Making It Matter

May 19, 2003  •  Post A Comment

The following excerpt is from the introduction to the book ABC Wide World of Sports: A Journal of the Best Programs of the Year 1964 by Robert Riger (American Broadcasting Co., 1965). At the time it was written, the late Mr. Arledge was VP, executive producer, ABC-TV Sports Programs.
All sports are equal in their potential for dramatic impact on those people who know and care and are involved in the spirit of the contest, so that the atmosphere in Hayward, Wisconsin, on the day of the Lumberjack Championships is really not unlike the atmosphere in London on the day of the F.A. Cup Championships or in Baltimore when the Colts are playing the Chicago Bears. There is an air of electricity and everybody is talking about the athletes, and this atmosphere pervades any sporting event.
What we have to do is to make people, in a very brief period of time, know enough about an athlete: whether he’s likely to succeed or not; whether what he’s doing is particularly difficult; how he has to do it; and then whether he did it and his reaction. We try on Wide World of Sports to forget our own environment. If you live in Westport, Connecticut, or Van Nuys, California, the All-Ireland Football Championship is of academic interest to you, but if you live in Dublin, it’s life or death. Our reporters-producers, directors and announcers-must put themselves in the position of the people in Dublin, which means they must take the game very seriously. They can’t do as many sportswriters do-look on it condescendingly. We treat all events on Wide World as important sports, because to the people who are participating in them, they are. It is basically the same elements in sports that excite the peoples of the world.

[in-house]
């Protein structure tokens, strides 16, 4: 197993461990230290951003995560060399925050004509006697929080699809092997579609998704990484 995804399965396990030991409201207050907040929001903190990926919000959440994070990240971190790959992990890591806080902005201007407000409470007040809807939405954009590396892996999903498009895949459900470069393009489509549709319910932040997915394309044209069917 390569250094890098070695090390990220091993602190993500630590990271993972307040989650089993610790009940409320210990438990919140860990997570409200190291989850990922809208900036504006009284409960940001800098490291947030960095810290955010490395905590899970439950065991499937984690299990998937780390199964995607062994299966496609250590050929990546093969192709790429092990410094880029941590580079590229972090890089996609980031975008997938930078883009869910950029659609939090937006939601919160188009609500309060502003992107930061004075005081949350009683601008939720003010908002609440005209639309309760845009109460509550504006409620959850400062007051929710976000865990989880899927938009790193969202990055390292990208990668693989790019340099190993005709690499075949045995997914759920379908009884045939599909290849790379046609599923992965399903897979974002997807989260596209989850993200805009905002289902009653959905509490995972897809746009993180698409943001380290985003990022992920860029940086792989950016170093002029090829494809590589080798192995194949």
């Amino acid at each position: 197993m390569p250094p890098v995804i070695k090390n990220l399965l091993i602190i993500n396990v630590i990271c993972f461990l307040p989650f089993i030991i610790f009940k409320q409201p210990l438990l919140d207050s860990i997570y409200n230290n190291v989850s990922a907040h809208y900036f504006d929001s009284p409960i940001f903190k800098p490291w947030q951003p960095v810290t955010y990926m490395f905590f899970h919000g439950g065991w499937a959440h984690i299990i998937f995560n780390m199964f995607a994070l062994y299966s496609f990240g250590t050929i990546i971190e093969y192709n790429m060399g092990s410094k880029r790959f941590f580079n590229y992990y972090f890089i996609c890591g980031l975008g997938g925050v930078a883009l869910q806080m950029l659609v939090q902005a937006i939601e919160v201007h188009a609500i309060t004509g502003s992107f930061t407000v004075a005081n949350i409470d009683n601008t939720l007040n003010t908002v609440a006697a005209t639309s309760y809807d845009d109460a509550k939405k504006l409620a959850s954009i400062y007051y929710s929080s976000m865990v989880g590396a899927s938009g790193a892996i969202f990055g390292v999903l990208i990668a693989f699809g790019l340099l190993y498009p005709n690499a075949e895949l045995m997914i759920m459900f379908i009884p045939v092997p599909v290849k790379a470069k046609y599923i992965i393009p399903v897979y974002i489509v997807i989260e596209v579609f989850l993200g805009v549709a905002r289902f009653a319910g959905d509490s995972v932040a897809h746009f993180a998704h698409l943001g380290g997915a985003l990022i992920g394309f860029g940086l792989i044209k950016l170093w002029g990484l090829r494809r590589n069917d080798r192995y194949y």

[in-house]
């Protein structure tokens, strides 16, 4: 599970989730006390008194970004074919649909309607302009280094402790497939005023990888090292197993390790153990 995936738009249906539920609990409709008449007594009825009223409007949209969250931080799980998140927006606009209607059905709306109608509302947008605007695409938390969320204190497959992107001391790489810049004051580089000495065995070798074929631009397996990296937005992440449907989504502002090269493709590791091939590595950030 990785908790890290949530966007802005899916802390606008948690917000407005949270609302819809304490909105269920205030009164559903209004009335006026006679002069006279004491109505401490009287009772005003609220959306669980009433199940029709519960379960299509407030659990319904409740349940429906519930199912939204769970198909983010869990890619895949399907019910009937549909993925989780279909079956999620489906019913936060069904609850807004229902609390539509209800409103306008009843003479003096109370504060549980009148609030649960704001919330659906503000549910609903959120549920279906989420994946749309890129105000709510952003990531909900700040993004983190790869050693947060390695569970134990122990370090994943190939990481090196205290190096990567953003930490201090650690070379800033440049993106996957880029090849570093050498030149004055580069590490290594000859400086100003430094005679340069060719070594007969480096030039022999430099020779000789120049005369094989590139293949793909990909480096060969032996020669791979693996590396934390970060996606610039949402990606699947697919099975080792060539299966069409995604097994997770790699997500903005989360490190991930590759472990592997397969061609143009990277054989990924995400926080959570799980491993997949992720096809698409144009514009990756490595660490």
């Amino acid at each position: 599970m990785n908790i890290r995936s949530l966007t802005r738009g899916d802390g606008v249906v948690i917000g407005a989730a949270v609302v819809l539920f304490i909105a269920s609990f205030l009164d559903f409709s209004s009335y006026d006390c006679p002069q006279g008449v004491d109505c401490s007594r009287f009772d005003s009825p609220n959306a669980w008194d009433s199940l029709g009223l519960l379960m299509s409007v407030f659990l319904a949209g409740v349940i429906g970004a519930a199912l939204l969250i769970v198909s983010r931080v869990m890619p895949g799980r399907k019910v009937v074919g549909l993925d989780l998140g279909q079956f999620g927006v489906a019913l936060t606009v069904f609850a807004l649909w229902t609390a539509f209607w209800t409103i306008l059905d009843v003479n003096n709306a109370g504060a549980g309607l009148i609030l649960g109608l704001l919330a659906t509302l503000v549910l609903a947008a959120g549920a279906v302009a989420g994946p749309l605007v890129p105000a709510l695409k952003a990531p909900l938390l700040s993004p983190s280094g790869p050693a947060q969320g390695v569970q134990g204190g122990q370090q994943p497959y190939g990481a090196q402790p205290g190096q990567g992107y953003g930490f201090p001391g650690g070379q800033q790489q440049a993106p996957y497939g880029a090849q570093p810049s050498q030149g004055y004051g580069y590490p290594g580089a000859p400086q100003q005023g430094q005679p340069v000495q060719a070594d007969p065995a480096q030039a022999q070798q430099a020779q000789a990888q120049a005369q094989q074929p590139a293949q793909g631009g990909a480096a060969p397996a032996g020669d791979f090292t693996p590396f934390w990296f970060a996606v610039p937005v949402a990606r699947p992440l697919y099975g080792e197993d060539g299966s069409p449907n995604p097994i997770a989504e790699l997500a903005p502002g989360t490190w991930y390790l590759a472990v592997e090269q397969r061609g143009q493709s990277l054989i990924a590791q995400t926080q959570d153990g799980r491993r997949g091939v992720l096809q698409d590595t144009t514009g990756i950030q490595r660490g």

One of the things that you must do in televising sports is to relate. If you don’t show people what to look for, they cannot really enjoy the contest. When you come in and show with drawings what happens when a ski-jumper leaves the lip of a jump, or with our new Dual-Action camera explore the critical turn in the richest horse race in the world to see how the winning horse came within an inch of clipping the heel of the horse in front, the viewer understands what an event is all about.